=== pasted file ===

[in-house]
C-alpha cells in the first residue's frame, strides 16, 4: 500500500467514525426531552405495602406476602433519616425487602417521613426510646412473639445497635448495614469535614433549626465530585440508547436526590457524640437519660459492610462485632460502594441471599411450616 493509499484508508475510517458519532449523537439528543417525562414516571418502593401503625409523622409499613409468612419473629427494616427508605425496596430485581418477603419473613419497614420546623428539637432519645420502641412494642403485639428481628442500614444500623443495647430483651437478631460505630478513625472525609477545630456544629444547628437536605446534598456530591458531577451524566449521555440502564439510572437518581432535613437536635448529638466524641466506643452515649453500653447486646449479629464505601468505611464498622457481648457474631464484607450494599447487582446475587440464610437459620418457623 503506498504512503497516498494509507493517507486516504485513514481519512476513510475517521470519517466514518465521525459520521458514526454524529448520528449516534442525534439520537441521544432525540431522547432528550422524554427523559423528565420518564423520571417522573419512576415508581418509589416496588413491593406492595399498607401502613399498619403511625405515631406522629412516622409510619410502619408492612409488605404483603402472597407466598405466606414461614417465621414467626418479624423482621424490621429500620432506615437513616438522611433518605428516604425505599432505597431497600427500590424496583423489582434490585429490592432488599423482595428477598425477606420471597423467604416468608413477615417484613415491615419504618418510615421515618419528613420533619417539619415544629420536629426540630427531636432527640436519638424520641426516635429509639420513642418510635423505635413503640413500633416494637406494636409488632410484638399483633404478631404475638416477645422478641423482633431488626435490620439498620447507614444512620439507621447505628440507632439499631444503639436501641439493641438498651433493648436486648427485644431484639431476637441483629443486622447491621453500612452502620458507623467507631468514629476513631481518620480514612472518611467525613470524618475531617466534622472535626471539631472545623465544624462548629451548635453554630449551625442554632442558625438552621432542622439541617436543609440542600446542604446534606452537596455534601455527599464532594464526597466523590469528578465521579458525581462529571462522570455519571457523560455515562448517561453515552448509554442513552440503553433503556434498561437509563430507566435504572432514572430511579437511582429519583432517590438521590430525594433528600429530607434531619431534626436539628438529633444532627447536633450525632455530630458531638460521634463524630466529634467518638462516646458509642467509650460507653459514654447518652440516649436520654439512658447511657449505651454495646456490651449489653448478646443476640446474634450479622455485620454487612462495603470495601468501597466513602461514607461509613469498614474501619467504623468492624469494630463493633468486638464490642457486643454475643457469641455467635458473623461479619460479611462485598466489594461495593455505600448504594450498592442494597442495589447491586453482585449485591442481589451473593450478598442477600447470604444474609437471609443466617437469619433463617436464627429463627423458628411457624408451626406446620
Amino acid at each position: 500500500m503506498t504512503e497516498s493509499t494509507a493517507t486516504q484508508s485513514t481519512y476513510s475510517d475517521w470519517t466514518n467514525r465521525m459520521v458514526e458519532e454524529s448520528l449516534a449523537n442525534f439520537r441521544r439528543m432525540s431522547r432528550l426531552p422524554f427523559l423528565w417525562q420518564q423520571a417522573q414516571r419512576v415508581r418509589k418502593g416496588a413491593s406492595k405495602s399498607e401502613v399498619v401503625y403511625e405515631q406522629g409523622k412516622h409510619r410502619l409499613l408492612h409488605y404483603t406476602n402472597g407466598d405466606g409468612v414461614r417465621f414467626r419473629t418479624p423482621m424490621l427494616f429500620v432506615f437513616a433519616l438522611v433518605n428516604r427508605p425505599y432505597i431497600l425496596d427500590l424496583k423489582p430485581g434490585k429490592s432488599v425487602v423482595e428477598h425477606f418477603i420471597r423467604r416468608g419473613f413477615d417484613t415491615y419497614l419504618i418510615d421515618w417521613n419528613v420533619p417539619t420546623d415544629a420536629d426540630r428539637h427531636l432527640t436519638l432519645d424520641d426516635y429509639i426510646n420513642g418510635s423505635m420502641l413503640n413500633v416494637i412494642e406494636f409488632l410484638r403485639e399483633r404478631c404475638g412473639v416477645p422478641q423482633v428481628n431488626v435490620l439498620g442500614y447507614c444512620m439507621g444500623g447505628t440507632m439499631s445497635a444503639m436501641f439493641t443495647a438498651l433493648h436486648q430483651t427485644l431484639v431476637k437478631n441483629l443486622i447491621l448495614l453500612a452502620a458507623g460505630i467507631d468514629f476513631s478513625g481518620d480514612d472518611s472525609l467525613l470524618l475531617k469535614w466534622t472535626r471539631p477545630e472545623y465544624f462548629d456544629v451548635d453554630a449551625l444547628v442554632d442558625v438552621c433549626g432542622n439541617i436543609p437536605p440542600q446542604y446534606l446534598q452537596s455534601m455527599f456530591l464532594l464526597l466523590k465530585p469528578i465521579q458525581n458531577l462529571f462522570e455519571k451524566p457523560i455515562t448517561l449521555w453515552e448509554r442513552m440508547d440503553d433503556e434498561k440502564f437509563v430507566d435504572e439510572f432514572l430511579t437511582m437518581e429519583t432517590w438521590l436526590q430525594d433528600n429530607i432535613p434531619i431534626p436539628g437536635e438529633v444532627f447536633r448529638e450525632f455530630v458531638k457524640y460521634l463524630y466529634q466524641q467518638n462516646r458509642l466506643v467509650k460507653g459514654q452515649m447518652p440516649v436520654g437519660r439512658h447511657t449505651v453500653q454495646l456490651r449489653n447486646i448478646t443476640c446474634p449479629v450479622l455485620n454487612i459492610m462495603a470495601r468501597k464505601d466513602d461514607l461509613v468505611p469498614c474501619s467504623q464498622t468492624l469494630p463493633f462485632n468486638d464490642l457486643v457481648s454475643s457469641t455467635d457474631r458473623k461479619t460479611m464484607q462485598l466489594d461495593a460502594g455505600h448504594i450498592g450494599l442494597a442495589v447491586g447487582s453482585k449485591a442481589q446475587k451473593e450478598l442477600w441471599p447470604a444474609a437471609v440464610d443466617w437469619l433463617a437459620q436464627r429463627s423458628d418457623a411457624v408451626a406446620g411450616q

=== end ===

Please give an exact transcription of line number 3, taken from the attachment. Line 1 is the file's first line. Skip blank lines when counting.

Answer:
Amino acid at each position: 500500500m503506498t504512503e497516498s493509499t494509507a493517507t486516504q484508508s485513514t481519512y476513510s475510517d475517521w470519517t466514518n467514525r465521525m459520521v458514526e458519532e454524529s448520528l449516534a449523537n442525534f439520537r441521544r439528543m432525540s431522547r432528550l426531552p422524554f427523559l423528565w417525562q420518564q423520571a417522573q414516571r419512576v415508581r418509589k418502593g416496588a413491593s406492595k405495602s399498607e401502613v399498619v401503625y403511625e405515631q406522629g409523622k412516622h409510619r410502619l409499613l408492612h409488605y404483603t406476602n402472597g407466598d405466606g409468612v414461614r417465621f414467626r419473629t418479624p423482621m424490621l427494616f429500620v432506615f437513616a433519616l438522611v433518605n428516604r427508605p425505599y432505597i431497600l425496596d427500590l424496583k423489582p430485581g434490585k429490592s432488599v425487602v423482595e428477598h425477606f418477603i420471597r423467604r416468608g419473613f413477615d417484613t415491615y419497614l419504618i418510615d421515618w417521613n419528613v420533619p417539619t420546623d415544629a420536629d426540630r428539637h427531636l432527640t436519638l432519645d424520641d426516635y429509639i426510646n420513642g418510635s423505635m420502641l413503640n413500633v416494637i412494642e406494636f409488632l410484638r403485639e399483633r404478631c404475638g412473639v416477645p422478641q423482633v428481628n431488626v435490620l439498620g442500614y447507614c444512620m439507621g444500623g447505628t440507632m439499631s445497635a444503639m436501641f439493641t443495647a438498651l433493648h436486648q430483651t427485644l431484639v431476637k437478631n441483629l443486622i447491621l448495614l453500612a452502620a458507623g460505630i467507631d468514629f476513631s478513625g481518620d480514612d472518611s472525609l467525613l470524618l475531617k469535614w466534622t472535626r471539631p477545630e472545623y465544624f462548629d456544629v451548635d453554630a449551625l444547628v442554632d442558625v438552621c433549626g432542622n439541617i436543609p437536605p440542600q446542604y446534606l446534598q452537596s455534601m455527599f456530591l464532594l464526597l466523590k465530585p469528578i465521579q458525581n458531577l462529571f462522570e455519571k451524566p457523560i455515562t448517561l449521555w453515552e448509554r442513552m440508547d440503553d433503556e434498561k440502564f437509563v430507566d435504572e439510572f432514572l430511579t437511582m437518581e429519583t432517590w438521590l436526590q430525594d433528600n429530607i432535613p434531619i431534626p436539628g437536635e438529633v444532627f447536633r448529638e450525632f455530630v458531638k457524640y460521634l463524630y466529634q466524641q467518638n462516646r458509642l466506643v467509650k460507653g459514654q452515649m447518652p440516649v436520654g437519660r439512658h447511657t449505651v453500653q454495646l456490651r449489653n447486646i448478646t443476640c446474634p449479629v450479622l455485620n454487612i459492610m462495603a470495601r468501597k464505601d466513602d461514607l461509613v468505611p469498614c474501619s467504623q464498622t468492624l469494630p463493633f462485632n468486638d464490642l457486643v457481648s454475643s457469641t455467635d457474631r458473623k461479619t460479611m464484607q462485598l466489594d461495593a460502594g455505600h448504594i450498592g450494599l442494597a442495589v447491586g447487582s453482585k449485591a442481589q446475587k451473593e450478598l442477600w441471599p447470604a444474609a437471609v440464610d443466617w437469619l433463617a437459620q436464627r429463627s423458628d418457623a411457624v408451626a406446620g411450616q